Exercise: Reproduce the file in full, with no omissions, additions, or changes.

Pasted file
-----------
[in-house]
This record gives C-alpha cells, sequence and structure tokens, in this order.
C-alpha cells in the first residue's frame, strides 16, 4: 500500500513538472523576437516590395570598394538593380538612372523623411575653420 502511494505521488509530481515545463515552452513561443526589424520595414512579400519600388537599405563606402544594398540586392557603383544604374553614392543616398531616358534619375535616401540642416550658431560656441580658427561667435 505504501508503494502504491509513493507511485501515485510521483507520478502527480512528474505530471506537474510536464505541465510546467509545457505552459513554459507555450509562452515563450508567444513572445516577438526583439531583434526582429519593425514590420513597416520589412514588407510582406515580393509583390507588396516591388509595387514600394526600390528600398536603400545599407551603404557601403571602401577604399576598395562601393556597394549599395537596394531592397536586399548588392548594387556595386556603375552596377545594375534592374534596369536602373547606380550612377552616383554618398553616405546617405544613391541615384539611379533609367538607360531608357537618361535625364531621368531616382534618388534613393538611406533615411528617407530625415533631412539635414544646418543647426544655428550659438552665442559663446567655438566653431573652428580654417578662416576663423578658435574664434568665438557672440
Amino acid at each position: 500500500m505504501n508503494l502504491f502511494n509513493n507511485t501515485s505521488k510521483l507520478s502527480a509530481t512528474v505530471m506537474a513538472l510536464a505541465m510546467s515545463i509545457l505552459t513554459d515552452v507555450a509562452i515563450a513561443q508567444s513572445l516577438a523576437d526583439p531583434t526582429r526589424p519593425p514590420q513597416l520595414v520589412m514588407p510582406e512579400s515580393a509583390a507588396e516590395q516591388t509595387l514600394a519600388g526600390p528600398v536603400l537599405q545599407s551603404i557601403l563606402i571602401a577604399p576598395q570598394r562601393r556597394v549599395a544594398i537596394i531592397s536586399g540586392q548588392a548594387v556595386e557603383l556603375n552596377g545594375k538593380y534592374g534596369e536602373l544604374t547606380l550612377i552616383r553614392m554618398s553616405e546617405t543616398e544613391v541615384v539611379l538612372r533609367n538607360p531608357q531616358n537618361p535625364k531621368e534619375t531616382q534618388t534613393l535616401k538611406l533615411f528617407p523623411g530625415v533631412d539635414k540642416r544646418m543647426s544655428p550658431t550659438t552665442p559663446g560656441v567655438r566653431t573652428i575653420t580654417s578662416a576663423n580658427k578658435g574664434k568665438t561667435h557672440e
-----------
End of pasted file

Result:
[in-house]
This record gives C-alpha cells, sequence and structure tokens, in this order.
C-alpha cells in the first residue's frame, strides 16, 4: 500500500513538472523576437516590395570598394538593380538612372523623411575653420 502511494505521488509530481515545463515552452513561443526589424520595414512579400519600388537599405563606402544594398540586392557603383544604374553614392543616398531616358534619375535616401540642416550658431560656441580658427561667435 505504501508503494502504491509513493507511485501515485510521483507520478502527480512528474505530471506537474510536464505541465510546467509545457505552459513554459507555450509562452515563450508567444513572445516577438526583439531583434526582429519593425514590420513597416520589412514588407510582406515580393509583390507588396516591388509595387514600394526600390528600398536603400545599407551603404557601403571602401577604399576598395562601393556597394549599395537596394531592397536586399548588392548594387556595386556603375552596377545594375534592374534596369536602373547606380550612377552616383554618398553616405546617405544613391541615384539611379533609367538607360531608357537618361535625364531621368531616382534618388534613393538611406533615411528617407530625415533631412539635414544646418543647426544655428550659438552665442559663446567655438566653431573652428580654417578662416576663423578658435574664434568665438557672440
Amino acid at each position: 500500500m505504501n508503494l502504491f502511494n509513493n507511485t501515485s505521488k510521483l507520478s502527480a509530481t512528474v505530471m506537474a513538472l510536464a505541465m510546467s515545463i509545457l505552459t513554459d515552452v507555450a509562452i515563450a513561443q508567444s513572445l516577438a523576437d526583439p531583434t526582429r526589424p519593425p514590420q513597416l520595414v520589412m514588407p510582406e512579400s515580393a509583390a507588396e516590395q516591388t509595387l514600394a519600388g526600390p528600398v536603400l537599405q545599407s551603404i557601403l563606402i571602401a577604399p576598395q570598394r562601393r556597394v549599395a544594398i537596394i531592397s536586399g540586392q548588392a548594387v556595386e557603383l556603375n552596377g545594375k538593380y534592374g534596369e536602373l544604374t547606380l550612377i552616383r553614392m554618398s553616405e546617405t543616398e544613391v541615384v539611379l538612372r533609367n538607360p531608357q531616358n537618361p535625364k531621368e534619375t531616382q534618388t534613393l535616401k538611406l533615411f528617407p523623411g530625415v533631412d539635414k540642416r544646418m543647426s544655428p550658431t550659438t552665442p559663446g560656441v567655438r566653431t573652428i575653420t580654417s578662416a576663423n580658427k578658435g574664434k568665438t561667435h557672440e